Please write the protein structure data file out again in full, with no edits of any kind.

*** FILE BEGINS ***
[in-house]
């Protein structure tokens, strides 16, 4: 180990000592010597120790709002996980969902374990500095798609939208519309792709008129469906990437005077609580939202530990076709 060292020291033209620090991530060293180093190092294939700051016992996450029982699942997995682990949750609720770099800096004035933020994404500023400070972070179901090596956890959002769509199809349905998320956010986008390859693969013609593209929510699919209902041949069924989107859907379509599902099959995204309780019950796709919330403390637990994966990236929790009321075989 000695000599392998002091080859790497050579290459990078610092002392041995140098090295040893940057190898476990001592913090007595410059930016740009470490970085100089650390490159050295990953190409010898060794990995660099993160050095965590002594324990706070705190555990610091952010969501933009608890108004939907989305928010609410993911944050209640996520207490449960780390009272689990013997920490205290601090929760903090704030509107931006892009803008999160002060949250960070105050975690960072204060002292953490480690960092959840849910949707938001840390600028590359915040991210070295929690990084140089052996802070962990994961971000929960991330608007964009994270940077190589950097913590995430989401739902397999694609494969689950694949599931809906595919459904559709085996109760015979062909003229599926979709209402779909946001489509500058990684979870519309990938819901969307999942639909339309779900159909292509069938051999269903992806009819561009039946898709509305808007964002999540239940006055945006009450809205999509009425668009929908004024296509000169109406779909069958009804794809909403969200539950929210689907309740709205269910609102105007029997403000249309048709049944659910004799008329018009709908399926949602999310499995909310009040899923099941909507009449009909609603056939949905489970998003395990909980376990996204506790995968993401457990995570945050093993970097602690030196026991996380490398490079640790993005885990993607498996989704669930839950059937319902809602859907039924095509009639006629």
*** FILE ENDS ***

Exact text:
[in-house]
């Protein structure tokens, strides 16, 4: 180990000592010597120790709002996980969902374990500095798609939208519309792709008129469906990437005077609580939202530990076709 060292020291033209620090991530060293180093190092294939700051016992996450029982699942997995682990949750609720770099800096004035933020994404500023400070972070179901090596956890959002769509199809349905998320956010986008390859693969013609593209929510699919209902041949069924989107859907379509599902099959995204309780019950796709919330403390637990994966990236929790009321075989 000695000599392998002091080859790497050579290459990078610092002392041995140098090295040893940057190898476990001592913090007595410059930016740009470490970085100089650390490159050295990953190409010898060794990995660099993160050095965590002594324990706070705190555990610091952010969501933009608890108004939907989305928010609410993911944050209640996520207490449960780390009272689990013997920490205290601090929760903090704030509107931006892009803008999160002060949250960070105050975690960072204060002292953490480690960092959840849910949707938001840390600028590359915040991210070295929690990084140089052996802070962990994961971000929960991330608007964009994270940077190589950097913590995430989401739902397999694609494969689950694949599931809906595919459904559709085996109760015979062909003229599926979709209402779909946001489509500058990684979870519309990938819901969307999942639909339309779900159909292509069938051999269903992806009819561009039946898709509305808007964002999540239940006055945006009450809205999509009425668009929908004024296509000169109406779909069958009804794809909403969200539950929210689907309740709205269910609102105007029997403000249309048709049944659910004799008329018009709908399926949602999310499995909310009040899923099941909507009449009909609603056939949905489970998003395990909980376990996204506790995968993401457990995570945050093993970097602690030196026991996380490398490079640790993005885990993607498996989704669930839950059937319902809602859907039924095509009639006629």